In Feminism And Christian Ethics, Lisa Sowle Cahill argues that feminist ethicshas much to offer Catholicism.
For one, the main issues that concern feministethics are basically the same ones that make up Catholic identity. That is, howwomen and men define themselves in society, what means are available to them forattaining their ends- in short inter personal and social relations. Second, thefounding principles that guide feminist ethics are rooted in the tradition ofnatural law, a tradition well known to Catholicism. So, while the approach offeminist ethics has been to scrutinize traditions which seek to oppress women bysupporting unequal social structures, the guiding principles behind feministethics still remain well lodge in natural law. As Cahill says, it is in thefounding principles of natural law where feminist ethics and Catholicism meet.Order now
And it is also here where lies the main contribution of feminist ethics for thefuture of Catholicism. Cahill shows us, how recent studies done on Aquinas’natural law disclose that Aquinas based his ethics on very general principles. That is to say, Aquinas understood the complexity of life, and, unlike what mostbelieve, he was cautious about generating a rigid ethics that would oppressindividuals. Aquinas believed that moral discourse to be truly ethical mustfirst and most importantly begin with an understanding of the structures ofsociety and the culture under which individuals live.
Hence, Aquinas lookedforward to developing a contextual ethics, and was cautious about generating thetypes of absolutes and universal principles that were later integrated into histheology. Although, Aquinas believed that universals were still possible, henevertheless, believed that these could only come after considering everythingthat makes up human existence. Thus, given Aquinas’ understanding of societyas a vehicle that brings people together to strive for the common good, areconciliation is very plausible in this area. As Cahill says, natural lawbeyond all things believes in reasonableness and objectivity, which is basicallythe same understanding that guides feminist ethics. Feminists, argue forfreedom, but only in so far as the common good avoids considering socialdynamics and inter-personal relations. Apart from rejecting unequal relationsthat arise from not taking into consideration what makes up human existence,feminists, like the natural law tradition, believe that a common good is worthpursing.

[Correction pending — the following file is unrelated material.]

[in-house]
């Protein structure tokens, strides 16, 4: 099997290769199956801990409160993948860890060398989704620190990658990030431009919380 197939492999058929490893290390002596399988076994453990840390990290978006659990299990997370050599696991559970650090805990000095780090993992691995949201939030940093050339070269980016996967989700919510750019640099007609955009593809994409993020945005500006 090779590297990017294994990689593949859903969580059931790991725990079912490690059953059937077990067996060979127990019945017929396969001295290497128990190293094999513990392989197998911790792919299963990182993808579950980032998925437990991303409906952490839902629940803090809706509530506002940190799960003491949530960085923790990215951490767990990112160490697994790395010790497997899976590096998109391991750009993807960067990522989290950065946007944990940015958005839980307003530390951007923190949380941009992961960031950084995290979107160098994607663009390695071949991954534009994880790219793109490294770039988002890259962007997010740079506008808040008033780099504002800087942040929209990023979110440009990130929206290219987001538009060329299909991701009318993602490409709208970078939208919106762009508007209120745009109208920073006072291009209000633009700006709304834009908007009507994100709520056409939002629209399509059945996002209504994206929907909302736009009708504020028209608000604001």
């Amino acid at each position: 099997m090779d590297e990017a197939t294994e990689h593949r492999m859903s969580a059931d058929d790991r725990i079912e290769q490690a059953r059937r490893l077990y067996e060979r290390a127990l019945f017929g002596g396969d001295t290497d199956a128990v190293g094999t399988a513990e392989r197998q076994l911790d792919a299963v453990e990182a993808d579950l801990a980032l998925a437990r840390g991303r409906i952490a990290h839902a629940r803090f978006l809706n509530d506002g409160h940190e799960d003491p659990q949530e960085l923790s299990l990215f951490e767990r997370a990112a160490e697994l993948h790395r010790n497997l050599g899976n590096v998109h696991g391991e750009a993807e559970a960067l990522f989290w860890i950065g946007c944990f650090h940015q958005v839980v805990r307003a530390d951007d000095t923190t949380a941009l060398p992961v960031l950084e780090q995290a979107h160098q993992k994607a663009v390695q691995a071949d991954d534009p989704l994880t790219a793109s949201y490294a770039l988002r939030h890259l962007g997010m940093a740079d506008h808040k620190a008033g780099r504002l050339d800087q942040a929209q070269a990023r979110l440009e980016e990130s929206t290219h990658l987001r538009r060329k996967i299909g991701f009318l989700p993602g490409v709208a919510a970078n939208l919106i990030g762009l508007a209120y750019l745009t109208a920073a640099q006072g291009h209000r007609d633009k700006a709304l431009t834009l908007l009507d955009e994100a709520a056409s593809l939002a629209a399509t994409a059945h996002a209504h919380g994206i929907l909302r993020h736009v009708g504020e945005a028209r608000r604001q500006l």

So, while on the outset feminists may look like as if they are breakingaway from Catholicism, they are in fact much closer to Catholicism than one maythink. As new challenges bring the Church to question its ethics and as womenand men seek new identities, feminist ethics can help Catholicism make thetransition so that the challenges of modern society can be meet. I enjoyedreading Lisa Cahill’s essay. She brought me to see Aquinas’ ethics in a newway.
I believe that Cahill makes an important contribution to Christianity byshowing us that it is possible to remain within tradition all while progressing. Often I find myself thinking if Christianity will ever be able to surviveconsidering its rigid ethics. However, as Cahill so eloquently showed me, it ispossible. The renewal interest in natural law is showing us that we can continueto press forward while remaining in touch with our Christian background.